Where Are the Women MBAs?

Status: 
Archived
Subject: 
University Testing

In contrast to their relatively proportional share of medical and law school enrollments, women make up just over 30 percent of the student body at U.S. business schools. This disparity has changed minimally over the last decade and shows little sign of improving. Concerned researchers, business schools, and professional organizations have been teaming up to find out why.

 

The MBA pipeline may begin with the opportunities, attitudes and experiences of girls as early as junior high. In 2002, Simmons College of Management collaborated with the Committee of 200 (C200), a professional group of corporate and entrepreneurial business leaders, to examine how middle and high school girls view business as a career and life opportunity. The study, “Teen Girls on Business: Are They Being Empowered?,” found that women leave high school and enter college with much less self-confidence in math and finance than men, despite having higher grades. This leads them away from areas crucial to business success.

 

These perceptions are strongly reinforced when females take the SAT and score significantly lower than men. Most women don’t know the test systematically under-predicts their performance and overpredicts for their male peers. This lack of confidence shadows qualified women as they graduate from college, move into the work world, and consider graduate education.

 

In 2000, the University of Michigan Business School and Catalyst, a research and advisory organization, published “Women and the MBA: Gateway to Opportunity.” This survey of women graduates from top business schools found that while the vast majority of MBA grads were satisfied with their degrees, almost half of female MBA’s cited a lack of confidence in math skills as a barrier that steers women away from applying to B-school.

 

Females make up more than half of all college graduates and post higher undergraduate GPAs than their male peers. Yet two-fifths as many women ever attempt to take the GMAT. As a group, those women who take the GMAT receive a judgment similar to that handed down by the SAT: women are less capable than men– 38 points out of 800 less “able” on average in math alone.

 

Not surprisingly, women go on to apply to business school less frequently than men, apply to fewer schools, and are less likely to send their score results to top-tier schools, despite having similar or superior qualifications. A comprehensive longitudinal study by the Graduate Management Admission Council (GMAC) found that while matriculants and non-matriculants have very similar qualifications, “GMAT score is significantly positively related to the likelihood of applying to a graduate management school.” GMAC, which sponsors the GMAT, also found that “an overwhelming majority” of full- time applicants who were not accepted to their first choice school reported low GMAT scores as an important reason.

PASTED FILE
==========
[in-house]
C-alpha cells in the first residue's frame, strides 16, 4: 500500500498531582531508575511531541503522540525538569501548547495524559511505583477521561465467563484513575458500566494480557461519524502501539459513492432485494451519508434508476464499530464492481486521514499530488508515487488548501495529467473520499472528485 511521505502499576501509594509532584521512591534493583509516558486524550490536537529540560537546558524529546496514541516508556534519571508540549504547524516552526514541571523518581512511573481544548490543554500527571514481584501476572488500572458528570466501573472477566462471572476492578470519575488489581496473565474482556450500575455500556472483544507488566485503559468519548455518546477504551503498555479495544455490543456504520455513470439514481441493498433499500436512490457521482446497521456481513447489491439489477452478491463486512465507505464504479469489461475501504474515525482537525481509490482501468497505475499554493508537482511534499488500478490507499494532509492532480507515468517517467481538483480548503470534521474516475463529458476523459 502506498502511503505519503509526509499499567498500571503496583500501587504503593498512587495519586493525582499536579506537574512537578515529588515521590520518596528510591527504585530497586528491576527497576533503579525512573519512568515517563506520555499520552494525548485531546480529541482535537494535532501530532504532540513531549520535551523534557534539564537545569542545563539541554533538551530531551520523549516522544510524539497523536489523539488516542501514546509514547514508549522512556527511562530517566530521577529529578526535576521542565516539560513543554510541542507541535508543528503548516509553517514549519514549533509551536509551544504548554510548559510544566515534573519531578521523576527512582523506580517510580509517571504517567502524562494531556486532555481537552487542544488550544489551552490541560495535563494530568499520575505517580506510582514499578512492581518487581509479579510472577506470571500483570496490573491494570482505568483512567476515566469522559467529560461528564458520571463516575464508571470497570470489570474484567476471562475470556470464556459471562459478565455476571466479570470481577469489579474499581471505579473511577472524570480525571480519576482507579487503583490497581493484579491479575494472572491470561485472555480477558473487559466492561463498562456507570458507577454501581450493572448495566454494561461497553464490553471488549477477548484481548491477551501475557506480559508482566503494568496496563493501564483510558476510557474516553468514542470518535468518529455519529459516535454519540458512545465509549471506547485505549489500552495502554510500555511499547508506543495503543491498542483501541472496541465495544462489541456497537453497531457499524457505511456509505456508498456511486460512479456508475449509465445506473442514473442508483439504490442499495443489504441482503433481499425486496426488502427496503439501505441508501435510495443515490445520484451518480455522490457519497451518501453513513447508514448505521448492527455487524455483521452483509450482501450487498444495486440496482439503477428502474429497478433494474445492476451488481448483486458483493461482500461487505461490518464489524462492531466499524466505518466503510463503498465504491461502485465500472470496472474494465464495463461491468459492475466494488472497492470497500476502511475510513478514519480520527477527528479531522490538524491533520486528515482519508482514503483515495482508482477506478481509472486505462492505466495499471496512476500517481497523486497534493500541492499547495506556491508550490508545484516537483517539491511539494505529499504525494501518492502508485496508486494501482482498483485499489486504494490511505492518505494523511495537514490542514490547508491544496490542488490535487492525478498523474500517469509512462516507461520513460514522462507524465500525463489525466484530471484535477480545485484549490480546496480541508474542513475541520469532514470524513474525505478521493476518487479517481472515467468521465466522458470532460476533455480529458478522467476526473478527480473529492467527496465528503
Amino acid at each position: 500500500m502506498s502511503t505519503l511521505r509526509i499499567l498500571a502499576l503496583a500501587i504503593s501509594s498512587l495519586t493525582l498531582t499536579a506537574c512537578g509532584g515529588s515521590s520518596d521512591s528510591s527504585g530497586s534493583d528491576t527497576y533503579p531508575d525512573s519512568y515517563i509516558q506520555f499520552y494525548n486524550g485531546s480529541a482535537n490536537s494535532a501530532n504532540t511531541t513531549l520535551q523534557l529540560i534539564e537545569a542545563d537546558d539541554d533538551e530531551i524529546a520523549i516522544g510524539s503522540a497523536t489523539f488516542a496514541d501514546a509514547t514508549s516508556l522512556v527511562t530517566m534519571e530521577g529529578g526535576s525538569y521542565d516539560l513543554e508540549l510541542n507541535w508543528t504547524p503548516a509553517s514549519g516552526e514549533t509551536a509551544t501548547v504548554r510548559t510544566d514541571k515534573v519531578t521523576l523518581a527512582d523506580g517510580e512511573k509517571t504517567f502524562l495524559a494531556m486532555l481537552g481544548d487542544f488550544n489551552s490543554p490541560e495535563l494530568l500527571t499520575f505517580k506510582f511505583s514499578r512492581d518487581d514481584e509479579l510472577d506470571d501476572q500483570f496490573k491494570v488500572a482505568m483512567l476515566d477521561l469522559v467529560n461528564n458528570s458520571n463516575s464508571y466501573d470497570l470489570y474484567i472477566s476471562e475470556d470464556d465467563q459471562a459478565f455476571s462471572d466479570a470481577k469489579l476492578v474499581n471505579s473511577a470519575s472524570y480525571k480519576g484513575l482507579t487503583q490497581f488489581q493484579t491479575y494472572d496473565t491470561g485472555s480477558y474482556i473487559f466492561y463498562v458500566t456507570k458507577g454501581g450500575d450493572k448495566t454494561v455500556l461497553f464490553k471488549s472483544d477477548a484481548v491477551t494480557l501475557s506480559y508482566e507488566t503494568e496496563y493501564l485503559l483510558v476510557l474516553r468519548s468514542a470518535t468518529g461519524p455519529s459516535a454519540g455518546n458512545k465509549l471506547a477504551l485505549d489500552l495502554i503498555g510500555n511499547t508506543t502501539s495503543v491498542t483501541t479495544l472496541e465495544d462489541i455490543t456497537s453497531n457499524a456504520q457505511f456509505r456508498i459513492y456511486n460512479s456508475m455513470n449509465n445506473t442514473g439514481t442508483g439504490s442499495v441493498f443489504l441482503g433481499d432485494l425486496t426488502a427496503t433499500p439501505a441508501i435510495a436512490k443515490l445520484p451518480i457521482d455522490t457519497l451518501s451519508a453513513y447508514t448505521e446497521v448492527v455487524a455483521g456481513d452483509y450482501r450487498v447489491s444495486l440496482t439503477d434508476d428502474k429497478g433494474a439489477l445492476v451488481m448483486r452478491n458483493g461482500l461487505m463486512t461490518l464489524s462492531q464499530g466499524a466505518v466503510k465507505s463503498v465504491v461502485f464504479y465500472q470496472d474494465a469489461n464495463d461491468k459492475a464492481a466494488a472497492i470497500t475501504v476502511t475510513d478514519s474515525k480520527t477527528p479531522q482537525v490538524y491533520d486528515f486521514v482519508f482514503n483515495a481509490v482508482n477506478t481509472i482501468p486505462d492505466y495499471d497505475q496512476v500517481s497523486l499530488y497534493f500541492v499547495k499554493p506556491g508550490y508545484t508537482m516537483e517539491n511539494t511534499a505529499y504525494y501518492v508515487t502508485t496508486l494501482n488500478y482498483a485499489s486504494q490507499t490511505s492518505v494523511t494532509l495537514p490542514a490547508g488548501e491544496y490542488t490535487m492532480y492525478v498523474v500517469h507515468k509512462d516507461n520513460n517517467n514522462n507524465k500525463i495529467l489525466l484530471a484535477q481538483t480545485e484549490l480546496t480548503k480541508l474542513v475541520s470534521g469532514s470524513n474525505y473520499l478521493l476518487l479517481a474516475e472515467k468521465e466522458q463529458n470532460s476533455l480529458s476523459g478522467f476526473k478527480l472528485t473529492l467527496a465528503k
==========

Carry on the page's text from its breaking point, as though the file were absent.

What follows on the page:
This single 3-hour test wields a tremendous amount of power. Despite having been shown to predict only an average of 17 percent of the variation in first-year grades (in some studies as little as 3 percent), it weighs heavily in the judgment of B-school admissions officers. Many B-schools use GMAT cut-off scores of 550 and higher but females average only 503.Ninety percent of GMAC member schools have average scores over 500.

 

Cutoff scores also control the award of hundreds of “merit” scholarships offering millions of dollars in aid each year. Regardless of financial need, this money is out of reach for most women, particularly African American and Hispanic women whose scores average more than 150 points below their white male counterparts.

 

In 1982-83, the score gap between men and women was only 10 points. In 2000-2001 it had climbed to 38 points, while the ratio of male to female test takers has changed little. Women do score higher than men on one portion of the GMAT, the Analytic Writing Assessment. Unfortunately, this portion of the test, while always used by GMAC to calculate predictive validity, is not used by many schools for making admissions decisions. Yet research by test-makers has found that “including the Analytical Writing score as part of an admissions screening battery would substantially increase the number of eligible women.”

 

How do women who trudge through the test-taking quagmire fare when weighed against men? They are accepted by business schools at a lower rate, matriculate less frequently, drop out more often and are less likely to receive a degree. The few that do make it through the ever-narrowing pipeline however, graduate with GPAs equal to their male peers despite lower test scores—an outcome that the GMAT had no ability to predict.

 

Many business schools now say they want to increase the percentage of women who enroll and have talked about creating a more welcoming environment. But women cannot take advantage of these improved school climates as long as GMAT dominates as the inflexible gatekeeper, intimidating them from applying and barring them from acceptance and financial support. The most important step business schools can take to increase the women in their ranks: push the GMAT aside so it does not block the door.